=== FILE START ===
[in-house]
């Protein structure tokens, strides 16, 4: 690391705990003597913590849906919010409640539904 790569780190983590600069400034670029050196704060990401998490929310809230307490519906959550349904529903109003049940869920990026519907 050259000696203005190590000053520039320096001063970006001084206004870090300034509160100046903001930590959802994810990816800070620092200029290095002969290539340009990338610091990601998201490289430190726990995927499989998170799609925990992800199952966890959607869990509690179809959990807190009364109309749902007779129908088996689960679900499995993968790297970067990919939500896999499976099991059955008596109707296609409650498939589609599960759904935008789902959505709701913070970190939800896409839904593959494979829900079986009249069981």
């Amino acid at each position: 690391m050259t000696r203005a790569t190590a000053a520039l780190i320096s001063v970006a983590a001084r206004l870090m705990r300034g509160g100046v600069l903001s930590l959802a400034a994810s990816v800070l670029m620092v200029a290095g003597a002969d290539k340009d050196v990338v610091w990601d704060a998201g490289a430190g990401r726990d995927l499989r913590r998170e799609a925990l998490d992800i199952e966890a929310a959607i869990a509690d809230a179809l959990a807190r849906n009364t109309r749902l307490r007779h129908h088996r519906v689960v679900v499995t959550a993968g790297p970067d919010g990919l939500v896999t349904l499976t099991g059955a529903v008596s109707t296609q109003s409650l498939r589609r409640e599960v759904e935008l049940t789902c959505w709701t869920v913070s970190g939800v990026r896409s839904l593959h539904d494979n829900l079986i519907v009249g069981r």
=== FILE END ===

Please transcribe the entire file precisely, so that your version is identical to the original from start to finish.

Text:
[in-house]
């Protein structure tokens, strides 16, 4: 690391705990003597913590849906919010409640539904 790569780190983590600069400034670029050196704060990401998490929310809230307490519906959550349904529903109003049940869920990026519907 050259000696203005190590000053520039320096001063970006001084206004870090300034509160100046903001930590959802994810990816800070620092200029290095002969290539340009990338610091990601998201490289430190726990995927499989998170799609925990992800199952966890959607869990509690179809959990807190009364109309749902007779129908088996689960679900499995993968790297970067990919939500896999499976099991059955008596109707296609409650498939589609599960759904935008789902959505709701913070970190939800896409839904593959494979829900079986009249069981």
């Amino acid at each position: 690391m050259t000696r203005a790569t190590a000053a520039l780190i320096s001063v970006a983590a001084r206004l870090m705990r300034g509160g100046v600069l903001s930590l959802a400034a994810s990816v800070l670029m620092v200029a290095g003597a002969d290539k340009d050196v990338v610091w990601d704060a998201g490289a430190g990401r726990d995927l499989r913590r998170e799609a925990l998490d992800i199952e966890a929310a959607i869990a509690d809230a179809l959990a807190r849906n009364t109309r749902l307490r007779h129908h088996r519906v689960v679900v499995t959550a993968g790297p970067d919010g990919l939500v896999t349904l499976t099991g059955a529903v008596s109707t296609q109003s409650l498939r589609r409640e599960v759904e935008l049940t789902c959505w709701t869920v913070s970190g939800v990026r896409s839904l593959h539904d494979n829900l079986i519907v009249g069981r």